• Queen Vashti is executed for her rebellion.
  • A nationwide beauty contest is help to select a new queen.
  • Many women are eager to participate.
  • Esther does not want to participate, but she is forced to.
  • Esther is chosen to be queen.
  • Two men plot to kill King Achashveros.
  • Mordechai hears their plot and reports it.
  • Mordechai saved the King’s life, but he is not rewarded.
  • Haman is appointed second in command of the kingdom.
  • Mordechai does not bow before Haman.
  • Because Mordechai does not bow Haman plots to kill all the Jews.
  • The King (without knowing all the details) grants Haman’s request to eliminate a “problem” in the kingdom.
  • Haman decides that he wants to kill Mordechai.
  • One night the King can’t sleep.
  • That night he reads about Mordechai saving his life and that he was not rewarded.
  • Just then Haman appears before the King.
  • The King orders Haman to reward Mordechai.
  • Esther reveals to the King that she is Jewish and that Haman is trying to kill her and all her people.
  • Haman is hanged.

Remember all of these events happened over a period of about nine years.

Imagine how they would have looked to the people alive at that time. Imagine how each event could have been reported by the local newspapers.

The events don’t appear to be related at all. It is only after the fact that we can see the threads that bring them all together.

That’s the lesson of the knot of God’s tefillin.

Your Turn

Please share your ideas and suggested answers in the comments.

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Picture of Mitzpe Ramon, Israel by Shlomo Skinner.

After the Golden Calf

Mitzpe Ramon - A Rock

Mitzpe Ramon - Not Har Sinai, but how I imagine it.

Parashat Ki Tisa 5772

If it’s possible for a whole nation to have a bad hair day, then the Jewish people had one.

The people were confused about when Moshe would return from Har Sinai. They got anxious and urged Aharon to make a visual representation of God (Shemot 32: 1-6).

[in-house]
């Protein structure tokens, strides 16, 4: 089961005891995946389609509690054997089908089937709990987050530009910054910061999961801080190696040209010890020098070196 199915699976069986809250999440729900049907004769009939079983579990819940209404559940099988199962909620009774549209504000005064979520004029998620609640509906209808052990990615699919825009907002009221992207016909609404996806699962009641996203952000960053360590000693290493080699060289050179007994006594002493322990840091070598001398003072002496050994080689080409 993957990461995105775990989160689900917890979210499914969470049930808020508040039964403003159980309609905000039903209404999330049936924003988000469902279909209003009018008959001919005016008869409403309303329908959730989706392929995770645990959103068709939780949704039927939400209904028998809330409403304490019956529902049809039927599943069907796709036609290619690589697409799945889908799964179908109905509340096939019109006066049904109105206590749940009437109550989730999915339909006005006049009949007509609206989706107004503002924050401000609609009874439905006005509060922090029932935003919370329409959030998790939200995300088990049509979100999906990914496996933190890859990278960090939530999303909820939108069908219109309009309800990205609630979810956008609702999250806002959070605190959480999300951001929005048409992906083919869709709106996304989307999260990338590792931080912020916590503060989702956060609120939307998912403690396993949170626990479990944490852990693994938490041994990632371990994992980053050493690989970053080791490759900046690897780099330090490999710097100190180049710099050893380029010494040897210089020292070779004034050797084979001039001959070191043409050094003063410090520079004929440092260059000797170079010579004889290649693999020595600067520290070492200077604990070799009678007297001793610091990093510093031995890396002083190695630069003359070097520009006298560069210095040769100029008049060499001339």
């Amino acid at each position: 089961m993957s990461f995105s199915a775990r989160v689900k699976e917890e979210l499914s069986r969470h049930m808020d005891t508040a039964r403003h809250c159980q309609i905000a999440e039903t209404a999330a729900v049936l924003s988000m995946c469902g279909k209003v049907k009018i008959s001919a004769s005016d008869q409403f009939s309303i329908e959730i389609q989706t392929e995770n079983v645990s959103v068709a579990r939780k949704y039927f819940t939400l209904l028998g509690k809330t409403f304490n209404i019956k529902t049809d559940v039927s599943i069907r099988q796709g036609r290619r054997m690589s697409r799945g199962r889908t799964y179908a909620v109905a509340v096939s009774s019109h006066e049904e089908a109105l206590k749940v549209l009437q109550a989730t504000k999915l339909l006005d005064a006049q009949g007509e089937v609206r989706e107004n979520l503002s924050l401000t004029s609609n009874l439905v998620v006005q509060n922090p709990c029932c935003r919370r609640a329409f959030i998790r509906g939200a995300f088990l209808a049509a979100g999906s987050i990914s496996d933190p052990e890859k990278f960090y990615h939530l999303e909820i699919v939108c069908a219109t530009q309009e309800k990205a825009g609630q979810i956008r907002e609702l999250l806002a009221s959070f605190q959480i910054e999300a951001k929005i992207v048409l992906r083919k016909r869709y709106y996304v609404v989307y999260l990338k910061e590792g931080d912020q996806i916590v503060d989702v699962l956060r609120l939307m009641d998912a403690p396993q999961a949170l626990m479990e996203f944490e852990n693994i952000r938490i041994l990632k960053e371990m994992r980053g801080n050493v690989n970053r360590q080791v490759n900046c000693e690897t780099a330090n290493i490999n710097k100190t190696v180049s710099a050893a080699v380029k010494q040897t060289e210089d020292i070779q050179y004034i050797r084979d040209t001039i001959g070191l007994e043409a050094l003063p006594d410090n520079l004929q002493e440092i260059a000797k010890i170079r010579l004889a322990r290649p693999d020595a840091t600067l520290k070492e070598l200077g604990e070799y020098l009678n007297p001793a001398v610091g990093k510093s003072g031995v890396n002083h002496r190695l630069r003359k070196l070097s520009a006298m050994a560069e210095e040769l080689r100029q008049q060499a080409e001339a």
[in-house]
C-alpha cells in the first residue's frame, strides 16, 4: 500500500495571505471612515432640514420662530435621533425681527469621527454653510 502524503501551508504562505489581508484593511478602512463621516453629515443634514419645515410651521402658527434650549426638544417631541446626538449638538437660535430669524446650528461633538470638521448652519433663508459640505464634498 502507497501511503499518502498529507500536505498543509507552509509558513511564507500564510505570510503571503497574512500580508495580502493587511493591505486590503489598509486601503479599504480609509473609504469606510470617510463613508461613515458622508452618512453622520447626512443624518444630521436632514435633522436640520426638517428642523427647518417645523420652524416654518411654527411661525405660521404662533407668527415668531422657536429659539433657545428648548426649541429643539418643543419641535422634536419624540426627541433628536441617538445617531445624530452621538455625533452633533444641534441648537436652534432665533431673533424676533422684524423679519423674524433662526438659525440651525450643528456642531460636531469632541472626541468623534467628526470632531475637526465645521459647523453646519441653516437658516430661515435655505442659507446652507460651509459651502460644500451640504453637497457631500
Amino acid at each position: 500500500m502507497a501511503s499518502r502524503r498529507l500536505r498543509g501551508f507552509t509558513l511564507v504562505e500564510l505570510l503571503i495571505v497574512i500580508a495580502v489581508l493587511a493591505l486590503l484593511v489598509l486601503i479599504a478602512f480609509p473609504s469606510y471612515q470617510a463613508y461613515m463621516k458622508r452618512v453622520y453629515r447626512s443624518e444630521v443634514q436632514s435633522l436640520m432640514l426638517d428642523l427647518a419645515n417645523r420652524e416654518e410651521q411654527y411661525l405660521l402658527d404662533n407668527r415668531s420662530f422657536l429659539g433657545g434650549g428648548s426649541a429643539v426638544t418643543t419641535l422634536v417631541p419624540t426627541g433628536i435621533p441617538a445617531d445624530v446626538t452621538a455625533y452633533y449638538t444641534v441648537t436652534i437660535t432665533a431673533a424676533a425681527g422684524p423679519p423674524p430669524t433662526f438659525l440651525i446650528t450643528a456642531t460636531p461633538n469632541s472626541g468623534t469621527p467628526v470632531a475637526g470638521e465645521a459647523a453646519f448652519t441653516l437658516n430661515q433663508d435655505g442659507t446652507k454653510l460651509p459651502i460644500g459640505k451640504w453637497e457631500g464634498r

This is the event that is called Cheit HaEigal or the Golden Calf.

After Moshe returned to the camp, he destroyed the Golden Calf. He then went back up to Har Sinai to plead for the people (Shemot 32:30-32).

Moshe pleaded with HaShem that the Divine Presence would remain with the people. Here is part of that exchange (translation from Judaica Press):

Shemot Chapter 33

17 And the Lord said to Moses: “Even this thing that you have spoken, I will do, for you have found favor in My eyes, and I have known you by name.”

18 And he said: “Show me, now, Your glory!”

19 He said: “I will let all My goodness pass before you; I will proclaim the name of the Lord before you, and I will favor when I wish to favor, and I will have compassion when I wish to have compassion.”

20 And He said, “You will not be able to see My face, for man shall not see Me and live.”

21 And the Lord said: “Behold, there is a place with Me, and you shall stand on the rock.

22 And it shall be that when My glory passes by, I will place you into the cleft of the rock, and I will cover you with My hand until I have passed by.

23 Then I will remove My hand, and you will see My back but My face shall not be seen.”

My Questions

Shemot 33:17

What does it mean that Moshe found favor in God’s eyes and that God knows him by name? Doesn’t God know everyone?